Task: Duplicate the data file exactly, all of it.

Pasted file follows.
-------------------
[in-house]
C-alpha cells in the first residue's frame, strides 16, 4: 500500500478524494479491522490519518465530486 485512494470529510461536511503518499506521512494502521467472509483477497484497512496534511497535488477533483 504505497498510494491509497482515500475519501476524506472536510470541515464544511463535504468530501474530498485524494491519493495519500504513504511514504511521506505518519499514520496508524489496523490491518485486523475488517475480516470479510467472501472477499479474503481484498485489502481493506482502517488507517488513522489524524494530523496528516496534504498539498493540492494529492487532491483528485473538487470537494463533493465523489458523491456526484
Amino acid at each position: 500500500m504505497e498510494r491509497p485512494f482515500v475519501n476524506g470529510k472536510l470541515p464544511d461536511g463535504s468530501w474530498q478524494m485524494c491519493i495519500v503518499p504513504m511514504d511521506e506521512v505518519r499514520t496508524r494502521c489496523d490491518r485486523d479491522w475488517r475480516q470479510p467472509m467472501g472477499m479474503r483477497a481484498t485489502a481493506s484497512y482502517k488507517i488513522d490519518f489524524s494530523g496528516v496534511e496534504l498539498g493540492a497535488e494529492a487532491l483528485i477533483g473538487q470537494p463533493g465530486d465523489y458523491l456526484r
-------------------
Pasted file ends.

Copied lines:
[in-house]
C-alpha cells in the first residue's frame, strides 16, 4: 500500500478524494479491522490519518465530486 485512494470529510461536511503518499506521512494502521467472509483477497484497512496534511497535488477533483 504505497498510494491509497482515500475519501476524506472536510470541515464544511463535504468530501474530498485524494491519493495519500504513504511514504511521506505518519499514520496508524489496523490491518485486523475488517475480516470479510467472501472477499479474503481484498485489502481493506482502517488507517488513522489524524494530523496528516496534504498539498493540492494529492487532491483528485473538487470537494463533493465523489458523491456526484
Amino acid at each position: 500500500m504505497e498510494r491509497p485512494f482515500v475519501n476524506g470529510k472536510l470541515p464544511d461536511g463535504s468530501w474530498q478524494m485524494c491519493i495519500v503518499p504513504m511514504d511521506e506521512v505518519r499514520t496508524r494502521c489496523d490491518r485486523d479491522w475488517r475480516q470479510p467472509m467472501g472477499m479474503r483477497a481484498t485489502a481493506s484497512y482502517k488507517i488513522d490519518f489524524s494530523g496528516v496534511e496534504l498539498g493540492a497535488e494529492a487532491l483528485i477533483g473538487q470537494p463533493g465530486d465523489y458523491l456526484r